Child Life Corner: How Play Can Help Kids Cope With a Health Crisis
From the moment a child arrives at the hospital, the need for play is present. Play in the hospital can allow children to approach threatening experiences and process information, thoughts, and feelings at their own pace.
Anyone, be it adult or children, will experience feelings of discomfort, fear, anger, and sadness when thrust into the hospital setting. My name is Kristin Brown and I am one of 24 Certified Child Life Specialists at Riley Hospital for Children at Indiana University Health who work to help children cope with these feelings during their hospitalization.
From the moment a child arrives at the hospital, the need for play is present. Play in the hospital can allow children to approach threatening experiences and process information, thoughts, and feelings at their own pace. It is through play that children can become an active participant, rather than a passive recipient, which is so often the norm in healthcare settings.
Play is perhaps the most powerful tool used by Child Life Specialists. There are several types of play utilized during hospitalization to provide support to children and adolescents.
- Children have their own way of seeing, thinking, and feeling. Through expressive play, children are able to express their thoughts/feelings in an acceptable manner while also gaining increased control of their environment. Any activity that allows patients to create, act out, tell their story, etc. serves as expressive play. You may see a patient who writes out five words that describe her anger regarding the hospital, turn them into targets and then use medicine syringes to squirt paint at those words. So while she’s processing her anger, she’s also creating a work of art. Another expressive activity may be an “All About Me” sheet or a “Day in the Life of” poster. Children often want staff to see them as kids first, not just a diagnosis.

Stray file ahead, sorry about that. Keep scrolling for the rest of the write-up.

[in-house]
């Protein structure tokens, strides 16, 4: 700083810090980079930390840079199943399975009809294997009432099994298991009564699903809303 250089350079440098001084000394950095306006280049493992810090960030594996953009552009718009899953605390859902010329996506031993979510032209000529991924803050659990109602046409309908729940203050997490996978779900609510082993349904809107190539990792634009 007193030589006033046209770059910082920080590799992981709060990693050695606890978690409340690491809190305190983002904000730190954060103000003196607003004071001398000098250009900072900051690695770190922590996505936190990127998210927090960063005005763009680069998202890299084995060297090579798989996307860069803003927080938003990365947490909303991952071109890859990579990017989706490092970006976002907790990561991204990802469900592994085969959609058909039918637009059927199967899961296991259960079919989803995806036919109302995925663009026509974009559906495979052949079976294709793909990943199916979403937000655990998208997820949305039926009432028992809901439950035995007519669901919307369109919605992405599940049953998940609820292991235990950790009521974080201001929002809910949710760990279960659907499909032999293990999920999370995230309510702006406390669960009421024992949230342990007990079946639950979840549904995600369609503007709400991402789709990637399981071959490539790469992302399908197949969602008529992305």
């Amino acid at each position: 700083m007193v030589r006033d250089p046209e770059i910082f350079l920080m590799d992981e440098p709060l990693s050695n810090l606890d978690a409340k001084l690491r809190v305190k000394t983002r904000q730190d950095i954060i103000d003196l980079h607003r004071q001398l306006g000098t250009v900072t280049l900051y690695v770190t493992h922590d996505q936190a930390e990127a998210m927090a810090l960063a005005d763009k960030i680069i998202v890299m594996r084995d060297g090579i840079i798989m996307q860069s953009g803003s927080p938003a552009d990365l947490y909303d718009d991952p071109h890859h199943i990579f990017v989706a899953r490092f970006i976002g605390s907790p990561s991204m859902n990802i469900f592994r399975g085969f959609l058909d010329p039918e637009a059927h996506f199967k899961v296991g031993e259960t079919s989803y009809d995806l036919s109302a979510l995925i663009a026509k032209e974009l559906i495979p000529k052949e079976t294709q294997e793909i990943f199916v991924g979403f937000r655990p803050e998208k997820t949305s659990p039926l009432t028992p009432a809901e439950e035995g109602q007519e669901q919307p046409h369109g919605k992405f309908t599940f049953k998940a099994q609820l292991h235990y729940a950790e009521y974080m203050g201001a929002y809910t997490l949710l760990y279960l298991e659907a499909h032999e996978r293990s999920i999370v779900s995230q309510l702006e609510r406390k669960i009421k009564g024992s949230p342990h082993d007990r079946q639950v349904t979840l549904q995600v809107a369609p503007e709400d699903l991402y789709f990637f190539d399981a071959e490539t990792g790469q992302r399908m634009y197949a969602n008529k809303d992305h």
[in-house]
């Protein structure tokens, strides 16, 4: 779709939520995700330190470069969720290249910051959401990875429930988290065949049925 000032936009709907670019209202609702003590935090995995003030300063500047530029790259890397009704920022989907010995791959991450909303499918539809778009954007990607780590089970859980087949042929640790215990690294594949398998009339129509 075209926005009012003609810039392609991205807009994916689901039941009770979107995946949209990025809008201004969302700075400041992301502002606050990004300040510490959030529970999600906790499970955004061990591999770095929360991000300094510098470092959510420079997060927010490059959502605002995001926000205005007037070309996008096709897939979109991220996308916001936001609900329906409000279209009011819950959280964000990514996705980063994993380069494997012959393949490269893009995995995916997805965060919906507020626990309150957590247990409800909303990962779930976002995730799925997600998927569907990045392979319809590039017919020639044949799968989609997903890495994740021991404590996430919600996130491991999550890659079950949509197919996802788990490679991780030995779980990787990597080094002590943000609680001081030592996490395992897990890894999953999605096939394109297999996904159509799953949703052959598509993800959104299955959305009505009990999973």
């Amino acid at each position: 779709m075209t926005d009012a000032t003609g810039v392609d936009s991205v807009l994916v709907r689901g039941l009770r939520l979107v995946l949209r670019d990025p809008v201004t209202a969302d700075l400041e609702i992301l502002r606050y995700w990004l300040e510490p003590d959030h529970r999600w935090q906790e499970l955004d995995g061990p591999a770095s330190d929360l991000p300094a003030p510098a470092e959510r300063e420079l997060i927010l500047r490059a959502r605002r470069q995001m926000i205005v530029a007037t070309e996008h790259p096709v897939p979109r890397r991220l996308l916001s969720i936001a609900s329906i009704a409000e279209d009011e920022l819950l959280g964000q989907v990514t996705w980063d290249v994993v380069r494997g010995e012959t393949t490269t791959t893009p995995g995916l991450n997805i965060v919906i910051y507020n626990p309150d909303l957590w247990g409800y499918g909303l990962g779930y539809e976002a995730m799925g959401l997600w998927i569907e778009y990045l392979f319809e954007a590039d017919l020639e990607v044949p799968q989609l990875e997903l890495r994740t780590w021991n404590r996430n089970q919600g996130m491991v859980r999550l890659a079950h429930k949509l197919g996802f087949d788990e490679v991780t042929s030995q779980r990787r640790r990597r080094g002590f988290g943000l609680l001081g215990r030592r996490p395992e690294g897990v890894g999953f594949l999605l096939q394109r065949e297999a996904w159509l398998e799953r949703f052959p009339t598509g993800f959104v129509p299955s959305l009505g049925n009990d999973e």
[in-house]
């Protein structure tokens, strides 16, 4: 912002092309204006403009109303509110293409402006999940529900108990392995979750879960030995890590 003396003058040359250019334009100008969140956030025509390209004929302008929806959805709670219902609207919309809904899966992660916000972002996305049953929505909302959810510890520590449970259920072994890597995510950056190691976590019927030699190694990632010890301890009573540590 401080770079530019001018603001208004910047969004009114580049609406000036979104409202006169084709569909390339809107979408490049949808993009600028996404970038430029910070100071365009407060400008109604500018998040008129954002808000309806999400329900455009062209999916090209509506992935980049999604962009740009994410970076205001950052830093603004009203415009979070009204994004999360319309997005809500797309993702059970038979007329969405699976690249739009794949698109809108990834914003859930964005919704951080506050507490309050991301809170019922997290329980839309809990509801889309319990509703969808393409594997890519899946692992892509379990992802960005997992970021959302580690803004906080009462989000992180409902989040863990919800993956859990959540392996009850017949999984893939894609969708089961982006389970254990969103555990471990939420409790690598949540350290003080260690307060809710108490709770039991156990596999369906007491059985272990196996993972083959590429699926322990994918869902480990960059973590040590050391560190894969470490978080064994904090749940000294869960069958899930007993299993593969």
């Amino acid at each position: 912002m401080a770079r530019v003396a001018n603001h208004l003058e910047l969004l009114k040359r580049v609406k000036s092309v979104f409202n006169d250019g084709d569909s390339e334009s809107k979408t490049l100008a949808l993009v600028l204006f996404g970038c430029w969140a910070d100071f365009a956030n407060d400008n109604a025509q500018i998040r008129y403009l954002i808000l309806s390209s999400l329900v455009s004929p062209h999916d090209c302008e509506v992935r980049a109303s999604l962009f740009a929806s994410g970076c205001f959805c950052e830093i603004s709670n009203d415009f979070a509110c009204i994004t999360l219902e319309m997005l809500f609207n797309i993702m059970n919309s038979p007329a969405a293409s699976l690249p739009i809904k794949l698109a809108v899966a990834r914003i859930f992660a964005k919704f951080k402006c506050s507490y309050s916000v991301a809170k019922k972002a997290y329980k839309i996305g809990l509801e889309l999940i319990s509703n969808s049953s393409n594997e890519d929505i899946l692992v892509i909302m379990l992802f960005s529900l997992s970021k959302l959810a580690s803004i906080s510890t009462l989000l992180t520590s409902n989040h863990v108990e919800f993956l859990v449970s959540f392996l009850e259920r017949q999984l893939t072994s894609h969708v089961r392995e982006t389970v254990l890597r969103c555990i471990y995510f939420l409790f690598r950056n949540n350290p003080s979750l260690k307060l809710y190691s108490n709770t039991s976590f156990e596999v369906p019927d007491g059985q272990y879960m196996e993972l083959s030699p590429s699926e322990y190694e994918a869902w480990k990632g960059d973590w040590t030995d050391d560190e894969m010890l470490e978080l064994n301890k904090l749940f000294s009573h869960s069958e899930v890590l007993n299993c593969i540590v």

- These are activities that allow children to freely explore, manipulate, and play with health-related objects in a non-threatening manner, with the end goal being to reduce fear of the hospital and medical equipment. For example, a 6 year old newly diagnosed diabetic may be struggling with the multiple finger pokes and insulin injections that are required daily. An activity where she can safely look over, feel, and practice with the needles on a doll may help her to become more comfortable with the equipment, develop a coping plan for when she gets her shots, and ultimately reducing her fear regarding a necessary medical treatment.
- Through dramatic play, children are able to manipulate, act out, and process traumatic or anxiety-inducing situations in an attempt to gain better understanding or mastery over the event. This may look like children using dolls, puppets, cars, tool, etc. to act out what led them to the hospital or what has occurred in the hospital. A child who has been in a car accident may want to repeatedly reenact the trauma to help work through their understanding of what happened and the chain of events that led to it.
- It’s important to note that not all children play the same. Some need modified materials, space, or guided help to meet their play needs. At Riley, we have adaptive toys with larger buttons or puzzle pieces that have peg handles attached for children who have less control over their fine motor hand movements. We also engage patients in hand-over-hand guided play to assist children in activities such as painting, writing and building.
Certified Child Life Specialists work on every inpatient unit at Riley as well as in some outpatient areas. Please contact Childliferiley@IUHealth.org if you have questions about how the child life department at Riley may be able to help your child.
-- By Kristin Brown, CCLS
Certified Child Life Specialist
Child Life and Creative Arts Therapies
Riley Hospital for Children at IU Health